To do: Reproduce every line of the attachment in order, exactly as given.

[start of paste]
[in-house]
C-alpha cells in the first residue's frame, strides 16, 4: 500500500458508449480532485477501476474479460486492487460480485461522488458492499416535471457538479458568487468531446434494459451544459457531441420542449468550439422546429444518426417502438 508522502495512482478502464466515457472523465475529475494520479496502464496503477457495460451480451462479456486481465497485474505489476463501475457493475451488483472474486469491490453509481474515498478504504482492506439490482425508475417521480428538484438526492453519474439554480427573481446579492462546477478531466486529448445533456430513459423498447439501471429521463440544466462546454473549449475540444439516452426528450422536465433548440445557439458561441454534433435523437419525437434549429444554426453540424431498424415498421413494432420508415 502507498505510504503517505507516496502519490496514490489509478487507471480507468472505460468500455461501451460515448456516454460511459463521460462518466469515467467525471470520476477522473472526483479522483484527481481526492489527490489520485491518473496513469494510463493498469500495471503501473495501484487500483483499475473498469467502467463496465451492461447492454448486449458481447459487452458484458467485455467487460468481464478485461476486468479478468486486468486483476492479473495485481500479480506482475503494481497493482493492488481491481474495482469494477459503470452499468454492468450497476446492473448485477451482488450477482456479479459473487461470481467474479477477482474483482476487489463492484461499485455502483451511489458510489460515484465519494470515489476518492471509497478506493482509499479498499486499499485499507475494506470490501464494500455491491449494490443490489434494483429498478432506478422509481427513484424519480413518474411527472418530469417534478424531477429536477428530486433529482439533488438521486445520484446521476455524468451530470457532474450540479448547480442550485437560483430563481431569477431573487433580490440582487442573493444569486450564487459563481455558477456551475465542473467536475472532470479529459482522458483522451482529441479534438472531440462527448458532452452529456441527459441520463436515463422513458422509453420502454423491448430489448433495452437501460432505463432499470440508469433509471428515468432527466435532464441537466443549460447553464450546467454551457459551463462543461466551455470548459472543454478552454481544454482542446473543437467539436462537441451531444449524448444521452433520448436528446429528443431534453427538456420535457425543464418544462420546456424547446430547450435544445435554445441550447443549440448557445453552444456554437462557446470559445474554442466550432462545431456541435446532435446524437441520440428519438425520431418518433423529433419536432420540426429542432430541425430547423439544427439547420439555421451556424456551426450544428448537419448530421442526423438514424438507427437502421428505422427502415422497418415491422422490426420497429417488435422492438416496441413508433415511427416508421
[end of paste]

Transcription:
[in-house]
C-alpha cells in the first residue's frame, strides 16, 4: 500500500458508449480532485477501476474479460486492487460480485461522488458492499416535471457538479458568487468531446434494459451544459457531441420542449468550439422546429444518426417502438 508522502495512482478502464466515457472523465475529475494520479496502464496503477457495460451480451462479456486481465497485474505489476463501475457493475451488483472474486469491490453509481474515498478504504482492506439490482425508475417521480428538484438526492453519474439554480427573481446579492462546477478531466486529448445533456430513459423498447439501471429521463440544466462546454473549449475540444439516452426528450422536465433548440445557439458561441454534433435523437419525437434549429444554426453540424431498424415498421413494432420508415 502507498505510504503517505507516496502519490496514490489509478487507471480507468472505460468500455461501451460515448456516454460511459463521460462518466469515467467525471470520476477522473472526483479522483484527481481526492489527490489520485491518473496513469494510463493498469500495471503501473495501484487500483483499475473498469467502467463496465451492461447492454448486449458481447459487452458484458467485455467487460468481464478485461476486468479478468486486468486483476492479473495485481500479480506482475503494481497493482493492488481491481474495482469494477459503470452499468454492468450497476446492473448485477451482488450477482456479479459473487461470481467474479477477482474483482476487489463492484461499485455502483451511489458510489460515484465519494470515489476518492471509497478506493482509499479498499486499499485499507475494506470490501464494500455491491449494490443490489434494483429498478432506478422509481427513484424519480413518474411527472418530469417534478424531477429536477428530486433529482439533488438521486445520484446521476455524468451530470457532474450540479448547480442550485437560483430563481431569477431573487433580490440582487442573493444569486450564487459563481455558477456551475465542473467536475472532470479529459482522458483522451482529441479534438472531440462527448458532452452529456441527459441520463436515463422513458422509453420502454423491448430489448433495452437501460432505463432499470440508469433509471428515468432527466435532464441537466443549460447553464450546467454551457459551463462543461466551455470548459472543454478552454481544454482542446473543437467539436462537441451531444449524448444521452433520448436528446429528443431534453427538456420535457425543464418544462420546456424547446430547450435544445435554445441550447443549440448557445453552444456554437462557446470559445474554442466550432462545431456541435446532435446524437441520440428519438425520431418518433423529433419536432420540426429542432430541425430547423439544427439547420439555421451556424456551426450544428448537419448530421442526423438514424438507427437502421428505422427502415422497418415491422422490426420497429417488435422492438416496441413508433415511427416508421